By the way, I just read this blog post which made me think about the industrial model of education. Overtime without compensation???

Saturday, February 20, 2010

Thoughts from Conversations

So after attending and presenting at Learning 2.0 today, I was left wondering a couple of things.

1) Who is in my networks?
2) Why are the teachers who are innovators being released?

1) My networks - Family, friends, colleagues, fellow believers, cyclists, teachers, model builders, students and numerous others.

Do you think that networks will have an important roll in education? I know that they can be used to further our understanding and conversations about what we value but is there time in the day to really "connect" with others?

I would like to think that in my networks I am working on a few things:
*Am I listening when others are thinking outloud? I am really working on this one.
*Am I reflecting on my network and the learning involved?
*Am I constantly observing what others are learning?
*Am I modeling the behavior that I would like to see in others?
*Am I the change I want to see in the world?
*Can I move in the direction of "productive eavesdropping"? (Thanks Bud Hunt for this term.)
*Are we watering rocks or are we being surrounded by others in our networks who are doing the "good work".

2) Why are we keeping teachers who do not want to change the world for students?

It seems to me, in a time when school districts are making cuts, we need to look at old policies and make sure that they are really effective. (Just as a note...I really have no idea about how to fix the system but I do know we need to talk about it.) I mean, if there are a few teachers who are close to retirement and no longer want to do anything to change the face of education, why do schools have to keep them? If this was the private sector, would people who do the minimum be retained in times of cuts? There are a few younger teacher who are being released who have decided that they will do all they can to change education for the students. This just does not seem right to me. By releasing some of the older teachers, who have made the decision to continue to do the minimum, and keeping the younger teacher who want to make changes for sutdents, district could be saving a little money now. Where are the early retirement offers? This idea of tenure (which I like on paper and I like the security offered by it) needs some serious conversation.

Anyway, I am interested to read person's thoughts on this stuff and hopefully, I can figure out how to blog effectively.

Tuesday, January 13, 2009

Semester Two

Well, the first one is gone and here we go again. (Semesters I mean.) The end of the first semester was a time where I was wondering what I was doing yet again...I looked at the other teachers and saw them working really hard and I was wondering if what I was attempting to do was really that important.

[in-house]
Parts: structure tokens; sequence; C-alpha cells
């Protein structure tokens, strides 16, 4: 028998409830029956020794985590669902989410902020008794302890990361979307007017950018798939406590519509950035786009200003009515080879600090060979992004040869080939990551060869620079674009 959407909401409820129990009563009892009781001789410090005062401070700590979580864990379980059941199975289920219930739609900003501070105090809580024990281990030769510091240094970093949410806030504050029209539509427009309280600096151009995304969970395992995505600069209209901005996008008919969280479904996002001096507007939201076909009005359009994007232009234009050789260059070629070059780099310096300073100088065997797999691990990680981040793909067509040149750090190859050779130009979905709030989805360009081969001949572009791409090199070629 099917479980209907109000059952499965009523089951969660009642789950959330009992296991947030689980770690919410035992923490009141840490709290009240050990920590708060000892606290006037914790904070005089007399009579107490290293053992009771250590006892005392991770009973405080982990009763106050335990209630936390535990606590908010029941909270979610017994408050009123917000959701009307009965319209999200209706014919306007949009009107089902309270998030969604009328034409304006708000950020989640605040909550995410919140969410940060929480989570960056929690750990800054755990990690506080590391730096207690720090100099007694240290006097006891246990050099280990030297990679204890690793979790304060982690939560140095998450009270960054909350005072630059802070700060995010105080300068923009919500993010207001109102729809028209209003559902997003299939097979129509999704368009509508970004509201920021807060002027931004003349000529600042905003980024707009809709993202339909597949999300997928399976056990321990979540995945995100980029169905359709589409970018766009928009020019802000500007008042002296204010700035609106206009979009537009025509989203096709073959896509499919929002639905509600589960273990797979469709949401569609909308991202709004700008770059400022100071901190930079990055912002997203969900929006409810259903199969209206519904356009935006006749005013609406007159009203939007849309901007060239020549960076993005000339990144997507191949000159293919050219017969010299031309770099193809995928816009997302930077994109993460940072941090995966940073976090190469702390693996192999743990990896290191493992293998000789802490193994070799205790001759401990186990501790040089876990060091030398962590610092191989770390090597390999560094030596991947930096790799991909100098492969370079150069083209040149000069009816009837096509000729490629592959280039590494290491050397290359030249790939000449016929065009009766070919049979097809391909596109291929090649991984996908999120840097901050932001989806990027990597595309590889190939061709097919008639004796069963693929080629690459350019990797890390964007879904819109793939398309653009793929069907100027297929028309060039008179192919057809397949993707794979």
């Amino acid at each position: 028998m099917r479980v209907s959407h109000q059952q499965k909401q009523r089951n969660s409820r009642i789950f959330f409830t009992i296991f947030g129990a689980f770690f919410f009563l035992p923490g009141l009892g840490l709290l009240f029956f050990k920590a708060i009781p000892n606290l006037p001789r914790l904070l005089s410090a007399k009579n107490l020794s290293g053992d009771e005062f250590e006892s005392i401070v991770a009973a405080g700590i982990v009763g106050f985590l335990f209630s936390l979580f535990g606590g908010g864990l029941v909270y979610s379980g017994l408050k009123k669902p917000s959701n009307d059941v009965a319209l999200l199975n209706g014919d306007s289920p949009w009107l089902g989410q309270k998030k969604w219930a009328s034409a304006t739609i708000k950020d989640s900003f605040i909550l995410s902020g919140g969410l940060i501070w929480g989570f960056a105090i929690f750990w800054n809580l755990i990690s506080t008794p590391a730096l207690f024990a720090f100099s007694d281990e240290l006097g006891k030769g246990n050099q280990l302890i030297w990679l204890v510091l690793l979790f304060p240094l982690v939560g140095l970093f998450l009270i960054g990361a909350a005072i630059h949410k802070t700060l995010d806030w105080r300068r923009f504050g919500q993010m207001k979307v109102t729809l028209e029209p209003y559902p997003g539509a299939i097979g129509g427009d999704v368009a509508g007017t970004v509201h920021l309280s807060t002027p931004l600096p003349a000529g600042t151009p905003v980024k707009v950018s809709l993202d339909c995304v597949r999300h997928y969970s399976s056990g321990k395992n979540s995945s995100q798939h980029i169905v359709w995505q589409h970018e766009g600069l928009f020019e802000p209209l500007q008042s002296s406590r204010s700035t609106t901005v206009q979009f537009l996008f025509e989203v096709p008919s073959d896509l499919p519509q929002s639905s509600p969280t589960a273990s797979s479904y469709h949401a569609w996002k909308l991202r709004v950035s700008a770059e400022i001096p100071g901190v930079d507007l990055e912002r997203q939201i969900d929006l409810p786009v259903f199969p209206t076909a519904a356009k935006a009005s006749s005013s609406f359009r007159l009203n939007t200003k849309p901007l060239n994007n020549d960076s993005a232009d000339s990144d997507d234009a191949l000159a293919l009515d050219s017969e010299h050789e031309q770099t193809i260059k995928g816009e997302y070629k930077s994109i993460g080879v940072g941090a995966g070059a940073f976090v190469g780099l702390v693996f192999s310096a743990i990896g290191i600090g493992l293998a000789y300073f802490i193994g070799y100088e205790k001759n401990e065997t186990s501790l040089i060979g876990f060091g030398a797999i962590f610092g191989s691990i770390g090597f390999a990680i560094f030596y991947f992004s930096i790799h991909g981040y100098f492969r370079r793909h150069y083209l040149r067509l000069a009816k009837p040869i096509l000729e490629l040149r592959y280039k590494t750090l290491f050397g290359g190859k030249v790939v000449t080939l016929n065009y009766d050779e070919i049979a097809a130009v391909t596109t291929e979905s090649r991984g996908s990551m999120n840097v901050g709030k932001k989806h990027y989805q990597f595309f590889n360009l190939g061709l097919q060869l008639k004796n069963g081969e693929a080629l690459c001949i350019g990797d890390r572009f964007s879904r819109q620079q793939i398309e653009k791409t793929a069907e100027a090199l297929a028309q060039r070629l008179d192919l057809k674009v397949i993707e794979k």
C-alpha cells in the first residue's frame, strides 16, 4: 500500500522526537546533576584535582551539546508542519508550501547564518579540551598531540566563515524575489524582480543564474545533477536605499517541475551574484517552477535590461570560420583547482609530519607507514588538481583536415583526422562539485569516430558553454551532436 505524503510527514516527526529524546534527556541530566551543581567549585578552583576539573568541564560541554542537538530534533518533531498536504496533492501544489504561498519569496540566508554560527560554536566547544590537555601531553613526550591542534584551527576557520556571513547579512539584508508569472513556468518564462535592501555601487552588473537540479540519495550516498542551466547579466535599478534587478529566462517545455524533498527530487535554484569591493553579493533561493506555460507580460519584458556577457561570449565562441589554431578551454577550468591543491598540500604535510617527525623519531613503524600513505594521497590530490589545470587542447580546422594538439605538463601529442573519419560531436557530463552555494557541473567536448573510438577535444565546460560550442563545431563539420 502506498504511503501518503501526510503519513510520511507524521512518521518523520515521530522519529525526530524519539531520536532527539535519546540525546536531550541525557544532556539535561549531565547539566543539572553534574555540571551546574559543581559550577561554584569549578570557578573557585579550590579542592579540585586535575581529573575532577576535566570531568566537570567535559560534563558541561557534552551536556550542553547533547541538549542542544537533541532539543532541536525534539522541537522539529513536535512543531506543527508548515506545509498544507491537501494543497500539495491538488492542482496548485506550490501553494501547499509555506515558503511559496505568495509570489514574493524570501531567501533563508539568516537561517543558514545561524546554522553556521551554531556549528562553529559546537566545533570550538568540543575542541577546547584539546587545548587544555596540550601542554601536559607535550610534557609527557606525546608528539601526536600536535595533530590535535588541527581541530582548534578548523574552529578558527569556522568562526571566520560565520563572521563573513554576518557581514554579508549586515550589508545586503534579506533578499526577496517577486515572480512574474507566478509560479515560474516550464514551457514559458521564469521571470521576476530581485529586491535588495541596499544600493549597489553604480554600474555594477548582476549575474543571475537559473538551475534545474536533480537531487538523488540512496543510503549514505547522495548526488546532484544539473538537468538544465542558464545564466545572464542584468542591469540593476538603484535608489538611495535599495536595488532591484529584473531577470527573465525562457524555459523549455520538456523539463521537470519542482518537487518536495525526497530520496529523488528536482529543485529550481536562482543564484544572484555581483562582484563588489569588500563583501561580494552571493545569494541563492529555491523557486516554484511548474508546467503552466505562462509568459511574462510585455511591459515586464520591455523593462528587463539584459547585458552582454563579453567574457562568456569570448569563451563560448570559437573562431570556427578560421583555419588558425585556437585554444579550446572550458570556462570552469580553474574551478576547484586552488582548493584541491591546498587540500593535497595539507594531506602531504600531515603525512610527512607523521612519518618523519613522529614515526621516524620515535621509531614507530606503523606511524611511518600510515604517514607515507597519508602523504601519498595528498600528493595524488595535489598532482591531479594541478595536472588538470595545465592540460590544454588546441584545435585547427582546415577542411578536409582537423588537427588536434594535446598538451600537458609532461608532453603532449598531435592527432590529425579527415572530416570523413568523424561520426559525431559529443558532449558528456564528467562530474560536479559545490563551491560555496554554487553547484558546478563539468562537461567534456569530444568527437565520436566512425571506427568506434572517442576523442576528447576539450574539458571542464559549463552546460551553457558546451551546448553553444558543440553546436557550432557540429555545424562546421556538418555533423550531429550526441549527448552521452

There was even a moment when I said to another teacher, "I am over this podcast stuff." I just felt like I was still doing a lot of work and that the students (some of them) did not care. Then, it happened.

What happened? You might ask.

I thought about the process of learning. Anything that is difficult is usually given up on. At least that is how I see it. There are times when we work really hard and never see the results (everyday in the classroom, I think) and there are other days when we do not work as hard and wonder why someone is paying us.

Then, a student said "thank you". My day got better when my daughter, a 4 year old, said "thank you" for the time I spent on the floor playing and not working. It had a big impact. Over the next few days, I came back around. I wonder where the semester went and how fast this one will go. I am trying to look at each day as being full of possibilities and not one full of burdens. That is helping. I am enjoying going to work but I also am spending time doing other things. This is good.

What about around the building that is part of Arapahoe High School...
I am doing a few things.
  1. The instructions for creating a podcast (vodcast) are almost done. However, I need some help. I need to know if there are any specific questions that people have that I can help with. Please leave a comment or send me an email.
  2. I am adding first year chemistry to the list of podcasts. More on this later.
  3. I am looking for ways to adapt the lecture format of science classes. (See this article from M.I.T.)
  4. I received an award of a SmartBoard and clickers, among other items, for the classroom and they are coming later in the semester. What changes will this bring???
  5. The chemistry labs that I teach are going paperless! I will talk about this next time.
  6. There is a faculty dance at an assembly coming up. (Don't ask.)
  7. Football is gearing back up.
  8. I am trying to use Moodle for classroom stuff. If you have used this or are using it please let me and others know how. I am trying to wrap my mind around this technology and it seems to have lots of possibilities. Any help would be appreciated.

I would think that is enough for now. Like I mentioned, the documents for creating and uploading a podcast are coming soon. (I would like to think by next month.) I will be posting here and on my class page when they are completed.